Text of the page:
With Leno out, drama is more welcome in prime time

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NEW YORK (AP) — Drama is already back on NBC at 10 p.m.

That was one of many wisecracks launched by Jay Leno after NBC announced that next month Leno will be given the heave-ho from prime time and returned to late night after a disastrous experiment slotting his cheap-to-make but ratings-challenged talk show weeknights at 10 p.m. Eastern this season.

With that proclamation from the network, overjoyed producers of scripted drama could again look forward to getting a crack at those 10 p.m. hours, as they had before “The Jay Leno Show” took up residence with loads of hype last September, giving pricier scripted shows the bum’s rush.

“Nothing against Jay, but there are a lot of people in the industry who hope this fails spectacularly,” declared Shawn Ryan last fall. Creator of the FX cop drama “The Shield” and currently an executive producer of Fox’s crime drama “Lie to Me,” Ryan has gotten his wish. On Monday, he called NBC’s abrupt about-face “a little bit of restoring the natural order.”

Until then, “Southland” stood as a chilling object lesson in how scripted shows (and the people who make them) were fated to be treated by NBC.

Created by John Wells, “Southland” is a gritty police drama that inherited the Thursday-at-10-p.m. hour occupied by “ER,” Wells’ long-running megahit, when it concluded its run last April. Airing six episodes, “Southland” scored critical praise and enough viewers to win a fall pickup.

But by October, when NBC was about to begin the series’ second season at 9 p.m. Friday (the new “Jay Leno Show” had poached its original slot), the network announced the show was being canceled. A marginal ratings performer suited to a later time slot NBC could no longer offer, “Southland” was bumped for an edition of “Dateline NBC.”

“I’m disappointed that NBC no longer has the time periods available to support the kind of critically acclaimed series that were for so many years a hallmark of their success,” Wells said at the time. He vowed to try to find it a new home.

By November, “Southland” had been snapped up by TNT, the Time Warner-owned cable network whose slogan is “We Know Drama.” It was scheduled to air on TNT Tuesdays at 10 p.m., starting this very week.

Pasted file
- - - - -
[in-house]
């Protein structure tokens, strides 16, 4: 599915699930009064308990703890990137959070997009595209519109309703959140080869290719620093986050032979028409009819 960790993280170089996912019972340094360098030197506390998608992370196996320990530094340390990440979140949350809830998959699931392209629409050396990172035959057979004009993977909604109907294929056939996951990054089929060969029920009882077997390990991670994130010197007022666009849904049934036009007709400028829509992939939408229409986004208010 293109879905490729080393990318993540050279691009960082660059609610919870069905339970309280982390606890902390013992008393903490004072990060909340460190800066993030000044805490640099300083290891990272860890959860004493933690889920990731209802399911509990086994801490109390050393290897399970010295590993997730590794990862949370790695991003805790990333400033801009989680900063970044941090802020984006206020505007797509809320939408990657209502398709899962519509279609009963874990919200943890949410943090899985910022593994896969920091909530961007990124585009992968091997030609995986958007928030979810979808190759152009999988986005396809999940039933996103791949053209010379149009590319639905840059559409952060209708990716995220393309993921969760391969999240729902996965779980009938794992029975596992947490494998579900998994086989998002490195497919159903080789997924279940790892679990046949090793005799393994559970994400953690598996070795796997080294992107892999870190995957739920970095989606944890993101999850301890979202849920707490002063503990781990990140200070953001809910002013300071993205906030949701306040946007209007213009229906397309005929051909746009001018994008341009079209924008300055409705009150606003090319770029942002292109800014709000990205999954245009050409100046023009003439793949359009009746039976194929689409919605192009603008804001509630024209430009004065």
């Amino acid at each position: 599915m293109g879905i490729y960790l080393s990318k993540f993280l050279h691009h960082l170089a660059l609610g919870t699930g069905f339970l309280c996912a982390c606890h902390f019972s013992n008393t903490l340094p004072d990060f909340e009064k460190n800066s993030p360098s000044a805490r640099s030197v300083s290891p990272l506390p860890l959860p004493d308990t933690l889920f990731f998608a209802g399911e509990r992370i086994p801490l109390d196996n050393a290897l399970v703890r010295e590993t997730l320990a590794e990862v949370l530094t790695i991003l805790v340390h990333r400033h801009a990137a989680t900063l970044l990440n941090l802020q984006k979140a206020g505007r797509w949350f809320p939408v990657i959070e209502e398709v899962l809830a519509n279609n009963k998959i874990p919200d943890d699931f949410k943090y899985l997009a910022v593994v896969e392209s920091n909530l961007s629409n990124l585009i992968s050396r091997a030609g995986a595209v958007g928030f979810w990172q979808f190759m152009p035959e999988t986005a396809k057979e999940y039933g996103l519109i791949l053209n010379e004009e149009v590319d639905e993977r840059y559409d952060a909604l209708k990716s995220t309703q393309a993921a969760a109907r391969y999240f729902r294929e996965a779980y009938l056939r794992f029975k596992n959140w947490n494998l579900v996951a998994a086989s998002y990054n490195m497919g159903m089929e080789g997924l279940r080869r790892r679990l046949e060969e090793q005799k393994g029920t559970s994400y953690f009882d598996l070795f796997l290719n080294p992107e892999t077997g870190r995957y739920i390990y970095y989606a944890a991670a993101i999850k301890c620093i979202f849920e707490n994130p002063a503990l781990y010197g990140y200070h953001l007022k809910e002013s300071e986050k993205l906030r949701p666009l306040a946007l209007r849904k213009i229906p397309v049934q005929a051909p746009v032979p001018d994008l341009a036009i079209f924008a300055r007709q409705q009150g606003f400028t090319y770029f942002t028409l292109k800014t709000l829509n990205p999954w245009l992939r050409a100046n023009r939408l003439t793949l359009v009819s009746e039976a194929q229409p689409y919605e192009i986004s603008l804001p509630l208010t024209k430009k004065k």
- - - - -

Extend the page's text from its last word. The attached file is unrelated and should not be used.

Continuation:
One of the stars of “Southland,” Ben McKenzie, said everyone on the show was shocked when NBC canceled it.

“Then we went through the five stages of grief and came out the other side,” he recalled, and everything worked out. “I don’t want to throw rocks or anything (at NBC), but TNT is really passionate about the show.”

Maybe NBC has come out the other side, too, after struggling for years to launch new drama hits, and, barring that, simply making excuses that scripted drama costs too much to be profitable. (NBC’s poor-mouthing argument doesn’t seem to apply at other broadcast networks, particularly ratings champ CBS, nor to cable channels such as TNT and NBC’s sister network USA.)

By pulling the plug on its Jay-in-prime-time gambit, “I think NBC suddenly becomes a very interesting place to develop (scripted shows) again,” Shawn Ryan said, “whereas six months ago it would have been the least desirable place in town for people in my position.

“The cancellation of ‘Southland’ said to us, ‘There’s not room for good adult drama at NBC.’ But now there is.

“We understand that our scripted shows have to compete with reality shows and other things to get on the schedule, but now we have a shot. All people like myself really want is the chance to compete: Give me the chance to write a pilot, and if you like it, give me the chance to make it, and if you like that, give me a chance and put it on the air and see what the audience thinks.”

In the short term, at least, NBC faces a mammoth challenge in filling the five-hour void Leno leaves behind after the network’s Winter Olympics coverage concludes next month.

“I take pride in one thing,” Leno quipped in a monologue. “I leave NBC prime time the same way I found it: a complete disaster.”

But on Sunday — the same day NBC made official Leno’s late-night reinstatement — it announced some of the 18 or so pilots “green-lit” as possible series for next season.

One of the contenders for a place on the 2010-11 schedule is “The Rockford Files,” an updated version of the 1970s drama that starred James Garner as a roguish private eye.

An executive producer of the new “Rockford Files” is David Shore, creator of the Fox doctor drama “House,” and he made no secret that he was pleased to get his “Rockford” pilot order as the talk-show invasion into prime time goes bust.

“Obviously, had Leno been a huge success in that slot, it would have been good news for talk show hosts and not so great news for one-hour writers and half-hour writers,” he said.

“An extra hour a week now, five days a week — I’m all for it,” he said, allowing himself to imagine the odds for placing his pilot on the NBC schedule have gone up with Leno’s eviction.

“It’s certainly nice to know,” Shore joked, “that I don’t have to do quite as good a job to get on the air.”


Associated Press Writer Alicia Rancilio contributed to this report.


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